Here Comes the Sun

A little extra free power can provide a redundant system that will keep instruments up and online.

If you're reading this magazine, chances are you're not a tree-hugger: You burn lots of fossil fuel to push your boat at high speed through a relatively unyielding medium. Then when you get where you're going, you burn more to generate enough electricity to power all your appliances. So why am I wasting my time telling you about the advantages of solar panels?

Because someday you might have to abandon ship, and if you do, a solar panel could save your backside.

Most boats carry their batteries in the engine room, the part of the hull that's usually first to flood if a seacock pops or you hit something hard and punch a hole in the bottom. If that happens, what about your batteries and the associated wiring? The system can short out pretty darn quick, leaving you with no radio to call for help and no electronics to pinpoint your location even if you're able to raise someone on the handheld. Megayachts often carry an emergency genset on an upper deck to provide power until the last minute—enough for lights, communications, and to operate the davits if it becomes necessary to take to the boats. You can have the same setup in miniature with a couple of batteries and a solar panel. Even if you don't plan on sinking, it can provide handy back-up juice aboard any boat.

This is an easy system to install, as long as you have an unobstructed area high on the vessel on which to mount the solar panel, someplace that gets lots of sun, naturally. A hardtop or radar arch is a good spot, and it should be easy to run wiring from here to a charge controller (essentially a voltage regulator) and battery under the helm console. Use a couple of batteries and an inverter and you'll be able to run the blender and other small appliances, too, without starting the genset. Add a switch to transfer radio and electronics from standard ship's power to the emergency batteries if needed. This is a simple job for a qualified marine electrician.

The solar panel will keep the batteries charged with no operator intervention; it will produce juice even on cloudy days (whenever you can see shadows), although reaching full rated output requires bright, direct sunlight. Experts figure a daily output of about five times the panel's rating under optimum conditions, for example, a six-amp panel will produce 30 amp/hours on a sunny day. Ask your electrician for advice on choosing a panel. At the time of this writing, West Marine was charging $1,059 for a Sensei six-amp panel, plus $40 for a ten-amp controller. A four-amp panel was $849.

Solar-powered boats have crossed the Atlantic Ocean (www.transat, and diesel hybrid yachts are already being introduced. (See "Silent Revolutionary" and "The Way Forward," this issue). If you're not ready to go quite that far with solar power, why not take the first step? One day it might save your life. If it does, when you get ashore, maybe you'll want to hug a tree.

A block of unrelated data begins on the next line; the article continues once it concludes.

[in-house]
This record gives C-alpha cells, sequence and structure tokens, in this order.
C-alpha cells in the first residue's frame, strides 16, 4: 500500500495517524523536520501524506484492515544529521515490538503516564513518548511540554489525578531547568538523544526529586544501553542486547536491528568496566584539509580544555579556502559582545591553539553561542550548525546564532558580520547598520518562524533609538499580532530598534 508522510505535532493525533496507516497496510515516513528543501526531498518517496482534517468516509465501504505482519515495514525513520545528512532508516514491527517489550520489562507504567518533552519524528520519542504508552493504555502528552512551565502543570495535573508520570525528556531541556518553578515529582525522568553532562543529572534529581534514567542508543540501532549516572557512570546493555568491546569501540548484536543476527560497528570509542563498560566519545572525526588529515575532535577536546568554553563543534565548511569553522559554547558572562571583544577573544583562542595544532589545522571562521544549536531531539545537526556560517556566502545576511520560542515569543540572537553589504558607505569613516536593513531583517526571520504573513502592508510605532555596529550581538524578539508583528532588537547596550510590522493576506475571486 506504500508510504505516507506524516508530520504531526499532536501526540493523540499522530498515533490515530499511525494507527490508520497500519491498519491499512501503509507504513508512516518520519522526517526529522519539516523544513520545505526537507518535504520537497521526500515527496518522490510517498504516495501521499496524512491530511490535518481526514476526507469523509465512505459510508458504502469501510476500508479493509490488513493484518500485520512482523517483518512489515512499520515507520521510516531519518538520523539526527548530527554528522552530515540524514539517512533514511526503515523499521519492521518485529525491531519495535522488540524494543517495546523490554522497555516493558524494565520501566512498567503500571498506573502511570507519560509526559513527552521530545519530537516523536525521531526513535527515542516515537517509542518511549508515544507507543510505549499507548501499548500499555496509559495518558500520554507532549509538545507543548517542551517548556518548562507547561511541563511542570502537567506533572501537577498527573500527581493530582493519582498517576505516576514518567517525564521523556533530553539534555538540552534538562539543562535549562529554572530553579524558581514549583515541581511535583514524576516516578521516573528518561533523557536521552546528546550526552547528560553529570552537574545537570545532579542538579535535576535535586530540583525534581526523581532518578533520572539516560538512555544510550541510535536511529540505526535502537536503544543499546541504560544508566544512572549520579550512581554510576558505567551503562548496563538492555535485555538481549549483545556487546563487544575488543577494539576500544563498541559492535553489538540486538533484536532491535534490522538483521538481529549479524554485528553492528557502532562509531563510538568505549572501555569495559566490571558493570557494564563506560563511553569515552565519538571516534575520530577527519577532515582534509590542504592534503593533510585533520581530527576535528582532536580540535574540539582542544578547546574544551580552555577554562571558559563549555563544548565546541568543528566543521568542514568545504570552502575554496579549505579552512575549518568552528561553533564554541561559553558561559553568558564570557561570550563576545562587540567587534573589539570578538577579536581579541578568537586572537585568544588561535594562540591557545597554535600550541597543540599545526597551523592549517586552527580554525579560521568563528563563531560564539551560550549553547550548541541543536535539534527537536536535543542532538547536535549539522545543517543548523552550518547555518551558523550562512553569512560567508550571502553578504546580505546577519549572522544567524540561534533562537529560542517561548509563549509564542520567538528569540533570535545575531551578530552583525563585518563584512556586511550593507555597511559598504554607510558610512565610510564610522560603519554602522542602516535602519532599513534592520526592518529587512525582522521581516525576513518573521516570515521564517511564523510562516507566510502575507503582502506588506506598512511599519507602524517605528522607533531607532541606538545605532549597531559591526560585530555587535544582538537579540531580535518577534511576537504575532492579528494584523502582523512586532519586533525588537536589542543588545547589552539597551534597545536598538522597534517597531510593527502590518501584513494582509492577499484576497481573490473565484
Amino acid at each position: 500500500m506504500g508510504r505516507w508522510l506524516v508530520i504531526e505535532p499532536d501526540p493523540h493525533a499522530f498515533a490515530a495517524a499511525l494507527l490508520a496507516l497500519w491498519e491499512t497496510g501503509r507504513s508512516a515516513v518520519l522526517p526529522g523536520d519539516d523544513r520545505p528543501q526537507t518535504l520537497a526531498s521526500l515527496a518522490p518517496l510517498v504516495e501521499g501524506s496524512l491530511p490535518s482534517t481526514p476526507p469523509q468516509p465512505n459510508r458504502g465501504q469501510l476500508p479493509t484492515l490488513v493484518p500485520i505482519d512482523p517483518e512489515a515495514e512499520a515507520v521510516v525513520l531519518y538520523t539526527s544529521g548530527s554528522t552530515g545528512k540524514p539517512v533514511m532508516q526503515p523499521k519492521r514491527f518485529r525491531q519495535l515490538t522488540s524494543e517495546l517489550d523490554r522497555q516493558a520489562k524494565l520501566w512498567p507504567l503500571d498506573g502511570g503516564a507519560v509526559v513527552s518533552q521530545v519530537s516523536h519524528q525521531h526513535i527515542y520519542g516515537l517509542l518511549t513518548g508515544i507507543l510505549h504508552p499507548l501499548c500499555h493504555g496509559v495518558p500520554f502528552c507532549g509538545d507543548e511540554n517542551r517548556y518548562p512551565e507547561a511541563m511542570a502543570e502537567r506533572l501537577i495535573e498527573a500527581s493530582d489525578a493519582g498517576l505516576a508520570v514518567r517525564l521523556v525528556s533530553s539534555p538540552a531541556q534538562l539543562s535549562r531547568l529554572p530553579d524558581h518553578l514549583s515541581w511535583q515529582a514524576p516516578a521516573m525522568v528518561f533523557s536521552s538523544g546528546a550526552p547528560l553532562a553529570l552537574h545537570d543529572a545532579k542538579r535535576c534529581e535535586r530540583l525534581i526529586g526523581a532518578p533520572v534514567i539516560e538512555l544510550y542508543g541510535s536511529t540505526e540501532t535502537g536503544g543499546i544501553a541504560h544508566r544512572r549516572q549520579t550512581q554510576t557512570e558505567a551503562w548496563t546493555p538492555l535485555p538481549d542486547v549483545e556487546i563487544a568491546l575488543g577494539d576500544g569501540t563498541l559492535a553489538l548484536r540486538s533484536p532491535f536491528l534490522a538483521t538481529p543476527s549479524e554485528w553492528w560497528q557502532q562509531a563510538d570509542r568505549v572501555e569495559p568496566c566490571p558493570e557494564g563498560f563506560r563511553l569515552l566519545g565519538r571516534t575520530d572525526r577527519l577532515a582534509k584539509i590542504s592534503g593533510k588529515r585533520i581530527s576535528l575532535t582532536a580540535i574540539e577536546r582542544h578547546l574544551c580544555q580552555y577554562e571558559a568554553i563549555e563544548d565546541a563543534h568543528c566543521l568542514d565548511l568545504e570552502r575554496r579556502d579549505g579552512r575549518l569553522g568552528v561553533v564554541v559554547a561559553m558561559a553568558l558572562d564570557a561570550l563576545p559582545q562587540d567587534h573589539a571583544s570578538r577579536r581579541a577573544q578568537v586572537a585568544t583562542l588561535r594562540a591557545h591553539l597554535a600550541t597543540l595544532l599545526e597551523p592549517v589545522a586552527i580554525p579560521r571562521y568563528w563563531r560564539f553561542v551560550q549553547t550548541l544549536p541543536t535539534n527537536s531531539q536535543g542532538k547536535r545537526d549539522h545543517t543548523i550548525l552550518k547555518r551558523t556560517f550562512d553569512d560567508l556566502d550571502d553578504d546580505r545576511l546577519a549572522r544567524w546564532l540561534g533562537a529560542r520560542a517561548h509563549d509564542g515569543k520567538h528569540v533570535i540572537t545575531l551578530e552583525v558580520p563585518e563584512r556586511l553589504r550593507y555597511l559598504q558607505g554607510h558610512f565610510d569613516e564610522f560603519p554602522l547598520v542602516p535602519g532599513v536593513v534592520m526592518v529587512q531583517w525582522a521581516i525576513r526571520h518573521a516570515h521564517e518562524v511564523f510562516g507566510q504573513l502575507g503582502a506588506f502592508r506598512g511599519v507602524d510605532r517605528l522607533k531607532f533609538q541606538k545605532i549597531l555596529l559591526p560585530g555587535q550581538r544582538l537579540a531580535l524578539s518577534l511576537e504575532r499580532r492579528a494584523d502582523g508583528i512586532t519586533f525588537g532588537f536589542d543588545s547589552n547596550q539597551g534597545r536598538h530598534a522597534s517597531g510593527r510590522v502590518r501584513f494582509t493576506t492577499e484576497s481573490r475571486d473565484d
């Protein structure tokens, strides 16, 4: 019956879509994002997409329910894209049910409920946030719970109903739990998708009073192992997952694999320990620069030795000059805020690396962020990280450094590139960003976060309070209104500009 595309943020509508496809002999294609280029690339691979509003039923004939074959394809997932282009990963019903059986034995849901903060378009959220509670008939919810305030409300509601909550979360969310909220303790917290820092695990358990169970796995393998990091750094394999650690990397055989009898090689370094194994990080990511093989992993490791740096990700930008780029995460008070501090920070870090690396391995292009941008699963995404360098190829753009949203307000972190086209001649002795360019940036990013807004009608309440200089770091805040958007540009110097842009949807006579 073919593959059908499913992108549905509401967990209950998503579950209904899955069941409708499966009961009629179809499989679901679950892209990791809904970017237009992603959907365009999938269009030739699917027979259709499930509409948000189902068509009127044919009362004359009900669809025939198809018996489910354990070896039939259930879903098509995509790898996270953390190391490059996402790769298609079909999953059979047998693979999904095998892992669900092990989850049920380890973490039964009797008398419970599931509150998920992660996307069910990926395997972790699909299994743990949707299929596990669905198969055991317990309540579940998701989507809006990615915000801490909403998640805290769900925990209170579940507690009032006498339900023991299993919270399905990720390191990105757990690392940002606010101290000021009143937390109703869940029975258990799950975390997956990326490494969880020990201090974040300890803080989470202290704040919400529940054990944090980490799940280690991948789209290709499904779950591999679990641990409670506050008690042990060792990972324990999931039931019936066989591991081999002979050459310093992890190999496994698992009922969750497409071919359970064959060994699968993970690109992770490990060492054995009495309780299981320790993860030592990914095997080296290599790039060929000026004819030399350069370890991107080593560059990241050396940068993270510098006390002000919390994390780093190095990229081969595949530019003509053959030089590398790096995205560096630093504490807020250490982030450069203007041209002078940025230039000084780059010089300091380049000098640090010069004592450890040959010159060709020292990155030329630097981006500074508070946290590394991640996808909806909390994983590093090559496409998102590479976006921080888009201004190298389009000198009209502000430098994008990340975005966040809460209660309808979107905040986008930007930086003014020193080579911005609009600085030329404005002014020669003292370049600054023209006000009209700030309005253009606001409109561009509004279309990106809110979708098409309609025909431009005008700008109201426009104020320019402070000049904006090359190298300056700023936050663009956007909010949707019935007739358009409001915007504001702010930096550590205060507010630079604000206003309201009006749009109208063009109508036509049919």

Electric motors are ok for water taxis and yacht-club launches, but they can only make short trips and must plug in every night. Is there an electric propulsion system for real-world use?

Alex Pesiridis is chief engineer of the Marine Power Division of Solomon Technologies (727-859-4447), a leader in the development of electric and hybrid power-drive systems for the marine, automotive, and aerospace industries. A graduate of the University of Colorado with degrees in electrical engineering and physics, Pesiridis has designed electric propulsion for many cruising yachts, some of which carry no fuel at all, but rely only on solar panels and/or other means of recharging.

The best system for "real-world" boats today is a hybrid, says Pesiridis, combining an electric motor with a large battery bank and a genset for recharging. Compact, quiet, high-torque electric motors need no reduction gears or transmissions, require no maintenance, and operate at about 90-percent efficiency across the rpm range. "A diesel engine is most efficient only at a specific rpm," he explains. Because it develops high torque at minimum rpm, the electric motor can replace a diesel of three, four, or even five times its nominal horsepower. "Our smallest motor [6-hp] can spin up to an 18-inch prop."

The Solomon Technologies system uses a 144-volt battery bank—a dozen 12-volt AGM batteries wired in series—recharged by a common genset. The batteries can also power air conditioning and other ship's systems through an inverter. How long the motor will run solely on battery power depends on the total electrical load. Discharge them faster and you have to recharge sooner. An electronic controller monitors the batteries and starts the genset automatically when they reach a preset level of discharge, usually no more than half. If an owner doesn't want the genset to run as often, the controller can be set to delay recharging until 70-percent discharge. However, the life cycle of the batteries will be much longer if they are recharged often, warned Pesiridis.

Although he designs many of them today, Pesiridis doesn't think hybrids are the system of the future. "Someday there will be no fossil fuel in the boat," he predicted. What will take its place? Solar might be the best way to go for many applications, he said, especially if the panels get more efficient—or maybe hydrogen fuel cells. "Electric motors have been around for years; it will be interesting to see what new technology comes out," Pesiridis concludes.

This article originally appeared in the January 2009 issue of Power & Motoryacht magazine.

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